The Wash
Hurricane Maria caused Puerto Ricans to lose their jobs, houses and even family members in September 2017.

Puerto Ricans as first-time presidential voters

Citizens of the United States territory cannot vote in the presidential elections, only the primaries. For native Puerto Ricans who moved to the U.S. after Hurricane Maria, this would be their first time.

Two months after Hurricane Maria struck Puerto Rico on Sept. 20, 2017, people such as Ailim Cardona, now 34, moved to the United States, changing not only their address but their ability to vote for president.

Cardona will vote for her first time in the presidential election next Tuesday. 

Three years ago, she moved to Texas in the wake of the hurricane’s impact. She and her husband lost their jobs, as a speech therapist and a cook, respectively.

Cardona, who as of October 30 was still undecided on her candidate of choice, said her “homework of this weekend” would be watching the recorded debates and reading about the party platforms. She said that her biggest concern is the health care system and insurance policies — expensive in the U.S. but necessary in the middle of the pandemic.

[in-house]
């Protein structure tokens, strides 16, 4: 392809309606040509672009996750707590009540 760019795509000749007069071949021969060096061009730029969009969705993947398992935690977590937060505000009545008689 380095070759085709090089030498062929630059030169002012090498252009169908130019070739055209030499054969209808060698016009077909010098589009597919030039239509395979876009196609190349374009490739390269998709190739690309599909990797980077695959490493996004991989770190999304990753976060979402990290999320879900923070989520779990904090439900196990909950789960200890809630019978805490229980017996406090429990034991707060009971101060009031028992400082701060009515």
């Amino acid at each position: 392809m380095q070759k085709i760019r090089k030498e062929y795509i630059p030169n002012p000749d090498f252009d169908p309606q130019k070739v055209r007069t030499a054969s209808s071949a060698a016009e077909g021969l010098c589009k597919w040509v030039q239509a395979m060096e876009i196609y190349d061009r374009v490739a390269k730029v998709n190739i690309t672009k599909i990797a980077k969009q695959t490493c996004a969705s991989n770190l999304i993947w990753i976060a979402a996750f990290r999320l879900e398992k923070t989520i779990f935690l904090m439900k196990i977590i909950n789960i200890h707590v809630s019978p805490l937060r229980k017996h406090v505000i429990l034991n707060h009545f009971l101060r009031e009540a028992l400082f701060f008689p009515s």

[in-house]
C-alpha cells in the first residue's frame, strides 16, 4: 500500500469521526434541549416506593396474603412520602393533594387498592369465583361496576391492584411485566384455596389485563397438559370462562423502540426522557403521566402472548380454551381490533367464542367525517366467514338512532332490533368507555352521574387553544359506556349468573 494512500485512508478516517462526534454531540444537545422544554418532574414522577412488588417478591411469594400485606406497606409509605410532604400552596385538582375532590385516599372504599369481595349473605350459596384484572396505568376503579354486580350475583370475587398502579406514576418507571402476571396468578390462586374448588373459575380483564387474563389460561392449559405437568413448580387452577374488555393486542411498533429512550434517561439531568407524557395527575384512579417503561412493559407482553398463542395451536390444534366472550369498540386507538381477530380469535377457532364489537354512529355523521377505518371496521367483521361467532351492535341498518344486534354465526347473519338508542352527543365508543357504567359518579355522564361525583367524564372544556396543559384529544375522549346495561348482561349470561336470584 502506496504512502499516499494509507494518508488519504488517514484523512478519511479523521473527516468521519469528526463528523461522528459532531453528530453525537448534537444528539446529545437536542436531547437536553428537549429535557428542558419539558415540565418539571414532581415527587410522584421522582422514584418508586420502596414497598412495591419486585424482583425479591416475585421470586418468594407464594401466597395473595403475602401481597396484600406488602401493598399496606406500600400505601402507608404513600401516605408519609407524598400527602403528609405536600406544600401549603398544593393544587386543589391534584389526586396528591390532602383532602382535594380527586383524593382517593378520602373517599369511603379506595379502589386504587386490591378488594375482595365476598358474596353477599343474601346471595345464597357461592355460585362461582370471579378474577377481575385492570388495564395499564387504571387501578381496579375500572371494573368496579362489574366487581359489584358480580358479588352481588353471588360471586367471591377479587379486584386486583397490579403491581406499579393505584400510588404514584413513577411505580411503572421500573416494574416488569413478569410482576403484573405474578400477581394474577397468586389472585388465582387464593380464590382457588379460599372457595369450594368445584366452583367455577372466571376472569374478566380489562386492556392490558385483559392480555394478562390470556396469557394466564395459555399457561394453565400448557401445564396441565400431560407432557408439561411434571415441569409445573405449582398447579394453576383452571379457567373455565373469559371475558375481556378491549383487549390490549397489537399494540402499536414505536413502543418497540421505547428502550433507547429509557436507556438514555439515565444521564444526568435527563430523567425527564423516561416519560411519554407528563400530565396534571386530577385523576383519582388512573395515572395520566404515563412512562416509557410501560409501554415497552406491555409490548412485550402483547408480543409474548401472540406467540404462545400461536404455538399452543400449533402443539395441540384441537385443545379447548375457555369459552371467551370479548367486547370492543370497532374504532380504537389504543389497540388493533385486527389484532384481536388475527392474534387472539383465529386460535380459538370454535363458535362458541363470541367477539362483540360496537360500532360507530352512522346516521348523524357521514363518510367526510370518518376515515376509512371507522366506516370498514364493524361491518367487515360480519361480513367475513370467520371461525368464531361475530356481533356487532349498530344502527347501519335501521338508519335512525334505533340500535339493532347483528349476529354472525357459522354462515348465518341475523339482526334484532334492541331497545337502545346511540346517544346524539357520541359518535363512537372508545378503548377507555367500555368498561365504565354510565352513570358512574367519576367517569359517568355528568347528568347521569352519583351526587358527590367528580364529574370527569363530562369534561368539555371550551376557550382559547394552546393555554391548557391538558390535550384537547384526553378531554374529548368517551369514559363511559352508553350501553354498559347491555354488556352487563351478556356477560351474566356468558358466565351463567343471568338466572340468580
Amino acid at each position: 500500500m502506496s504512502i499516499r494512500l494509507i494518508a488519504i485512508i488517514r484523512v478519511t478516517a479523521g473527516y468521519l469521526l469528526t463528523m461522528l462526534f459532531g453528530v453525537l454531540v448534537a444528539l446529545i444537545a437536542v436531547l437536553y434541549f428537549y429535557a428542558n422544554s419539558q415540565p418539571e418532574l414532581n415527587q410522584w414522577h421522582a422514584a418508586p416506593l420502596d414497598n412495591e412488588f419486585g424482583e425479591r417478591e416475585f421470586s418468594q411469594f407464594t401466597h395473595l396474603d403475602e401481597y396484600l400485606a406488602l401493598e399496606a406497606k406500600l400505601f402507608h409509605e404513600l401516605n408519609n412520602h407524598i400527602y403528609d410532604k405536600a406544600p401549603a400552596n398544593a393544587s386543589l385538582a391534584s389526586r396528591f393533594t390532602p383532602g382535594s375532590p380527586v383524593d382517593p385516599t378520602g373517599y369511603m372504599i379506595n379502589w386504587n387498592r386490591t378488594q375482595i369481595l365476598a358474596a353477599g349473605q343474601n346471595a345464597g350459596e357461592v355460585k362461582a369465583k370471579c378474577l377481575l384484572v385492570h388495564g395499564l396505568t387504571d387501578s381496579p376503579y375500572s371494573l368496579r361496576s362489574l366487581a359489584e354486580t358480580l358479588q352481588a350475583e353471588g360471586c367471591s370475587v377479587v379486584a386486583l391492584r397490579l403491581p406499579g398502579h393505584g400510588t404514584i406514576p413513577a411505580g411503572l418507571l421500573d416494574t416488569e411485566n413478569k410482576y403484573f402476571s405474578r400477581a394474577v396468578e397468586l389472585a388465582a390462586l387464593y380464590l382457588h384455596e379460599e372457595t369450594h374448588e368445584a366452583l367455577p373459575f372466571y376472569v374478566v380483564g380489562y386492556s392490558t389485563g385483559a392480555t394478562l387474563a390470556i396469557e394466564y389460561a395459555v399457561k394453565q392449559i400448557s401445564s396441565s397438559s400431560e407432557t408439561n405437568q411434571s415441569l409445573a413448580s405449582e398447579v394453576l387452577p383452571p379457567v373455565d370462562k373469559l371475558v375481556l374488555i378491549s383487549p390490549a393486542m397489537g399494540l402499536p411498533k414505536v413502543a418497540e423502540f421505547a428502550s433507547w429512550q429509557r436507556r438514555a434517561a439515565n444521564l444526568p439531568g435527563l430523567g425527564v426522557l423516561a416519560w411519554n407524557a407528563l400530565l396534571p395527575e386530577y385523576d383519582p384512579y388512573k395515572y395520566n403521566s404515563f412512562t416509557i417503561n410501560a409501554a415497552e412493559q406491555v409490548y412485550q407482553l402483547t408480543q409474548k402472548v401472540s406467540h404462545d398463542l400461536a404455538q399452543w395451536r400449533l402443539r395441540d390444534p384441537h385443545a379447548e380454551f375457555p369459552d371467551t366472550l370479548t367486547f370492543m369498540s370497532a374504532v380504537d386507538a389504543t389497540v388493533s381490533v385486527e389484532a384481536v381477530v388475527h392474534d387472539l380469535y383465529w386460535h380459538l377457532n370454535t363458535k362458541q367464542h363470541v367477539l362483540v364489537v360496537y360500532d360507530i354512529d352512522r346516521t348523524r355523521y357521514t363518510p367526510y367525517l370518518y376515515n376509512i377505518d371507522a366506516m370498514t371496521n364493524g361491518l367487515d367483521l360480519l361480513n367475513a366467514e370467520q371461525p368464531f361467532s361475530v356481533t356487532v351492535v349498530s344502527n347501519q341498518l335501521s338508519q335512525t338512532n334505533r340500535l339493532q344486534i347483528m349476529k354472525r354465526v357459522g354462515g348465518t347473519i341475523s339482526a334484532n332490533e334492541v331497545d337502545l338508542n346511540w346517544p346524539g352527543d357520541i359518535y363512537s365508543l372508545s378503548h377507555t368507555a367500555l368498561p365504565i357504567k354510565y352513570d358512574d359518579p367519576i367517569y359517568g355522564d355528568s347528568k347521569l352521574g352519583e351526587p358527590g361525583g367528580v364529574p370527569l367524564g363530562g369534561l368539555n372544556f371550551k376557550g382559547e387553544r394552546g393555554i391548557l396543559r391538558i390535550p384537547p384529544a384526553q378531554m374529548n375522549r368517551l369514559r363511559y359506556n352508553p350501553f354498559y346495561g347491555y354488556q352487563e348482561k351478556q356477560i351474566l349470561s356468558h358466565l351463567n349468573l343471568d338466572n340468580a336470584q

Although she had relatives in different states, Ailim Cardona moved with her husband and six-month-old son to Texas, where her sister lived. (Ana Alvarez/ The Wash)

Cardona is currently trying to get her teaching certification in Euless, Texas while working in a daycare center. Her husband is working as a mechanic in a factory. 

She said that he inspired her to vote. She said voting is not only her right but also her duty.

The numbers of native Puerto Ricans in the United States have shifted from September 2017. Almost 160,000 Puerto Ricans came to the United States after the devastating events, according to the Center for Puerto Rican Studies of the City University of New York.

Jennifer Hinojosa, one of the researchers who worked on the report, published in September 2018 along with Edwin Melendez, said that the numbers had shifted again. Native Puerto Ricans coming to the United States have since decreased to pre-hurricane numbers.

The government’s Puerto Rico Institute of Statistics reported that 72,000 Puerto Ricans who came to the mainland United States returned four months later.

Not much weight on election results

Part of the smaller numbers is that native Puerto Ricans moved back to wait out the pandemic. A hurricane moved them to mainland U.S.; a pandemic sent many of them home.

“In terms of numbers,” said professor Charles Venator of the Puerto Rican Studies Association at the University of Connecticut, the number of “Puerto Ricans that are here don’t really make that much of a difference in the United States.”

Venator said that Puerto Ricans in states like Connecticut, New York, Texas or Florida do not have much weight on the presidential elections, but they do influence local candidates, for example, city council.

Venator said that the state where Puerto Ricans can have a “potential influence” is in Florida. The study estimated that Puerto Ricans made up 5.9% of the voter population there.